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What In The Hoo-Hah is Hygge?

Today is supposed to be the last day of my sabbatical.  Usually sabbaticals are restful; then again, usually they’re also a paid period of leave.  For me, neither of these has really been the case.  Sure, I’ve earned a lot of things that money simply cannot buy–a certain sort of peace that I did not have before–but I’ve also worked myself to the point of abject exhaustion on more than one occasion, and the work on the new house (especially my office/studio) seems to be neverending (which is now stressing out the cat, in addition to me!).  So instead of this being the last day of my sabbatical, I’ve decided it’s the first day of a new sort of life: a hyggelig life.

Hygge, and by extension, its adjective form, hyggelig, is a Danish/Norwegian concept that has become more than a bit of a fad here in the U.S. over the past year.  Pronounced hoo-gah, I first stumbled upon the term when researching decorative motifs for our new home. I wanted a definite coastal vibe (in homage to Njordr, and also so that our house would feel like a permanent vacation-home), but with heavy Scandinavian motifs (so that our whole house would represent our Heathen/Pagan Faith), and a comfy, cozy Mid-Century Modern ease-of-living.  When you Google Search all of that, you’ll likely be surprised how often the word hygge comes up.  I certainly was, to the degree of thinking “where has this been all my life?“.

Like the word lovehygge has that rare distinction of being at the same time both a noun and an adjective.  Also like love, it is a feeling.  I’ve heard it argued by some that “if you treat hygge like it’s a verb, you’re doing it wrong”, but honestly, I think it has that in common with the concept of love, too: hygge really isn’t hygge until you can give it away; until you can share it with someone else who is dear to you.

So what in the hoo-hah is hygge?  It is a consciousness–a mindfulness, if you will–of being fully present in a moment of coziness, specialness, and that indescribable feeling that is home.  In its most basic form, hygge is homecoming.  I don’t mean that in the sense of you’ve actually just come back home from having been somewhere else; I mean that warm, fuzzy feeling you get when you finally arrive at a place or a moment where you deeply know this is where you belong.  You may get that feeling sitting in candlelight drinking a warm cup of tea, or you may get that feeling relaxing on the couch papercrafting.  The most important thing is that you build it into your life somewhere.  We could all use some hygge now and then….

An interesting thing about hygge: etymologically, it traces back to the term hugr. Sound familiar?  You may remember it as one of the four aspects of the Norse “soul”, which I talked about previously in this blog post.  The Hugr would best be understood by us moderns as the “inner self”: a person’s personality as reflected in their conscious thought processes; very much in line with the oft-misquoted Buddhist ideal of “what you think, you become”.  In a very real sense, hygge is food for the soul.  I made a conscious decision a long time ago that that is my business in life: the feeding of people’s souls.  But how to do that?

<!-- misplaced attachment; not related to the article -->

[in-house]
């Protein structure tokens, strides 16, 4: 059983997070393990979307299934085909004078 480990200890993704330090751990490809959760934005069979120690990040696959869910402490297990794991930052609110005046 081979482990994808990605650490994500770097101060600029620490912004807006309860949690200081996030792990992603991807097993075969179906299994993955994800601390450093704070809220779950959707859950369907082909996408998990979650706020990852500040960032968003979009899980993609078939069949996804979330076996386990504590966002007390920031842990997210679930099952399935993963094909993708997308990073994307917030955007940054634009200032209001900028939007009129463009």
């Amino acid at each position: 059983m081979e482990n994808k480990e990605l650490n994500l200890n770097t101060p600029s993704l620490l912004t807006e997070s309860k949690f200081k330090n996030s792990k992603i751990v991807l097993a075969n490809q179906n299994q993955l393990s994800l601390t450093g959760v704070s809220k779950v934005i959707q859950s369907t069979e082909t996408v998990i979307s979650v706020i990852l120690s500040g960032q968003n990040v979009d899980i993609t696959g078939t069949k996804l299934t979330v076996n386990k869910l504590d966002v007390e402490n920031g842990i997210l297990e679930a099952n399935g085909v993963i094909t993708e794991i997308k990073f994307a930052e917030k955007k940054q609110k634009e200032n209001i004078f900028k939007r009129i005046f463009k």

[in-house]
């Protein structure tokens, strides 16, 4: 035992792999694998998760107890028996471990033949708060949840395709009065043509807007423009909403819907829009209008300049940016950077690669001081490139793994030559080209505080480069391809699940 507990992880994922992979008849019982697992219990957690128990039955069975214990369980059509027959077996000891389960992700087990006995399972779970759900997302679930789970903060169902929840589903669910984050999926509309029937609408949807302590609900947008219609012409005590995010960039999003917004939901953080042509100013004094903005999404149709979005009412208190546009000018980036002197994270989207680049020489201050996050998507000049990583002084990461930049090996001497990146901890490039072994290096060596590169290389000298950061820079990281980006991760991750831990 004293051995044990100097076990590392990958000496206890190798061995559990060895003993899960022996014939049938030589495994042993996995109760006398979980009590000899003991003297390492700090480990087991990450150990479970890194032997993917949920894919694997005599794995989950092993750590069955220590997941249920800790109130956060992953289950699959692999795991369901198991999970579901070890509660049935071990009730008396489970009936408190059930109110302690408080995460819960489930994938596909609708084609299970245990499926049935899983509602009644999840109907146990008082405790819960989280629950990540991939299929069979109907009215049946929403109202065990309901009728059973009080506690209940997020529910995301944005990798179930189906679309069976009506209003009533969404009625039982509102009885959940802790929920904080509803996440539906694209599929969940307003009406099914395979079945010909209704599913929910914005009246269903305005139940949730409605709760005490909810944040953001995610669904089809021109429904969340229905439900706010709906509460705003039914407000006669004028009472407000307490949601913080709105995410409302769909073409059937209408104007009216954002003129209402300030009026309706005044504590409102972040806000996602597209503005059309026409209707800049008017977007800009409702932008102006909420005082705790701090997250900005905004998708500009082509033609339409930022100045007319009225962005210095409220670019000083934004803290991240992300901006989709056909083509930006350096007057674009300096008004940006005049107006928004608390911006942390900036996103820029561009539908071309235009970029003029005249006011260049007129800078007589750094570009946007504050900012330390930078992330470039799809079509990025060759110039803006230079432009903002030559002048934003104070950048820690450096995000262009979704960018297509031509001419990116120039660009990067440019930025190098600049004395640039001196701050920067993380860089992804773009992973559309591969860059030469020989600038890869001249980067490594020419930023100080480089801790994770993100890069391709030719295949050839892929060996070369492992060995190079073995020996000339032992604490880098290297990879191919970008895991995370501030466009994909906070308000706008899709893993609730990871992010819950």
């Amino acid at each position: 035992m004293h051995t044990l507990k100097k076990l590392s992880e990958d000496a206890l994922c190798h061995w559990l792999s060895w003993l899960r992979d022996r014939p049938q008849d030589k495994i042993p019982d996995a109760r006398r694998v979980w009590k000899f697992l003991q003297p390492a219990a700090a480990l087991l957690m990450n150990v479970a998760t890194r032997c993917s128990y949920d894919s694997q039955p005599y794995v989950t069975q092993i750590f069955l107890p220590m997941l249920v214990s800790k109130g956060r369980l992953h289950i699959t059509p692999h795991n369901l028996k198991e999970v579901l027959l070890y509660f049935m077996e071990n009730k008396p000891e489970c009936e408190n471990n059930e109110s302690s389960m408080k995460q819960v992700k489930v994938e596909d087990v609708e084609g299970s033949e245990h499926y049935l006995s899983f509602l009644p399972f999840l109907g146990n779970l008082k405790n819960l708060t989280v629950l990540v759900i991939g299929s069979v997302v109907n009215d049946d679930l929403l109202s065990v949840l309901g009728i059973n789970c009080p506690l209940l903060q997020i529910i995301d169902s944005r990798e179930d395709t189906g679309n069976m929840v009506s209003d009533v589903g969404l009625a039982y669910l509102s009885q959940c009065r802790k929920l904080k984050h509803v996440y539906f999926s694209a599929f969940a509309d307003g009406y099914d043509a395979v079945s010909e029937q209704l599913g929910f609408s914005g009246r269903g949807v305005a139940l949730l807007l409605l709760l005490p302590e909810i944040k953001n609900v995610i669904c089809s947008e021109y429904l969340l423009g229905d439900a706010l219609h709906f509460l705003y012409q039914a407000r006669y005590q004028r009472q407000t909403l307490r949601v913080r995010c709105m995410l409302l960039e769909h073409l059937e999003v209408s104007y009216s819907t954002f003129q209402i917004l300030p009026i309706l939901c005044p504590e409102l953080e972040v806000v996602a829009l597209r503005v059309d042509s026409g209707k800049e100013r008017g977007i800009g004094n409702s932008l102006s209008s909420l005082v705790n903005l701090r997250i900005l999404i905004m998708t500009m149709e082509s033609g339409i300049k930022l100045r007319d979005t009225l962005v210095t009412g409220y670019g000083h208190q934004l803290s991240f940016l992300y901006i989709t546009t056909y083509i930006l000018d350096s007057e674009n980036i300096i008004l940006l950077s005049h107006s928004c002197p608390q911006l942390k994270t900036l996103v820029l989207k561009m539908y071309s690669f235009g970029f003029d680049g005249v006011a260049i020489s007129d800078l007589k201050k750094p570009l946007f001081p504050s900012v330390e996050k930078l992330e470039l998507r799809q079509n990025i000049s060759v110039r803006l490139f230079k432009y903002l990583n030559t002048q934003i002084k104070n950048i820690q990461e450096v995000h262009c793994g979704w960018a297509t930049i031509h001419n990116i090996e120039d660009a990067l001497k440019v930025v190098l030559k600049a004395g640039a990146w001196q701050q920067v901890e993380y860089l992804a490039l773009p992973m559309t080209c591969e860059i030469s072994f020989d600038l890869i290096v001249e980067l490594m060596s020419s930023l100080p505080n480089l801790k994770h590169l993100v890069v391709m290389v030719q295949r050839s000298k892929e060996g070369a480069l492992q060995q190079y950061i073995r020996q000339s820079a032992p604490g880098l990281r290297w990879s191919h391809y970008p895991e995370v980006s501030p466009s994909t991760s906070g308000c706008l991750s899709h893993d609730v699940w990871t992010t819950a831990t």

Since we changed the angle of this business to papercrafting and digital art a year ago, it has been no secret that I have often felt very at-sea over exactly how to keep us rolling in that direction, while still remaining passionate about both my business and my life.  When we made that change back in July 2016, our initial tagline was Remember To Whimsy.  What I didn’t know then, but have discovered over the course of this sabbatical, is that what we really meant was Infuse Your Life With Hygge.  Ultimately, that is what every product we design, every blog post we write, and every interaction we have in this business–whether creating votive art, or sharing our spirituality with others–has been designed to do.  We want to remind people to live in their most precious moments–those moments of homecoming–and be mindful of the warmth and joy they feel there. We’ve never just wanted to sell people things; we want to give people feelings, that they can come back to again and again.

Most folks are familiar with the old saying “give a man a fish, and you feed him for a day; teach a man to fish, and you can feed him for a lifetime.”  I can give you a nifty set of digital papers and elements, and keep you busy for a few hours on a Saturday afternoon, but if I can teach you to be mindful of your most treasured moments in the first place, and maybe couple that with a recipe here and there for something yummy to imbibe while you’re crafting, plus ideas for your home that make it a more enjoyable place to craft in, then I can help you find hygge for a lifetime!

Which is why I say today is not the end of my sabbatical, but instead the beginning of a new, hyggelig life.  It’s a life I intend to share with all of you, and hopefully spread the hygge as liberally as butter (or in my case, cheese!) on bread.  But before I can help you learn to infuse your lives with hygge, I’ve got to start the process of infusing my own.  That starts with the “unplugged mornings” that I promised myself when we first moved in; mornings which I was doing a great job with for the first week we lived in our new house.  After that first week, however, I fell sick, so I’ve been sleeping in most days.  On top of that, I have a rather unrealistic gaming schedule that keeps me up til 1am four nights a week–which doesn’t exactly promote getting out of bed before 9am!  Sleeping late means that by the time I finally do crawl out of bed, I’m in an urgent rush to hop online and let my Beloved know that I’m okay, which then leads to being locked online til noon.  So my real day doesn’t start until 1:30 in the afternoon! On most days, that means I have around three hours to get everything I want to get accomplished in a day actually done, which isn’t nearly enough time to do those things without feeling like a long-tailed cat in a room full of rocking chairs! Needless to say (I hope), that leaves very little room for hygge.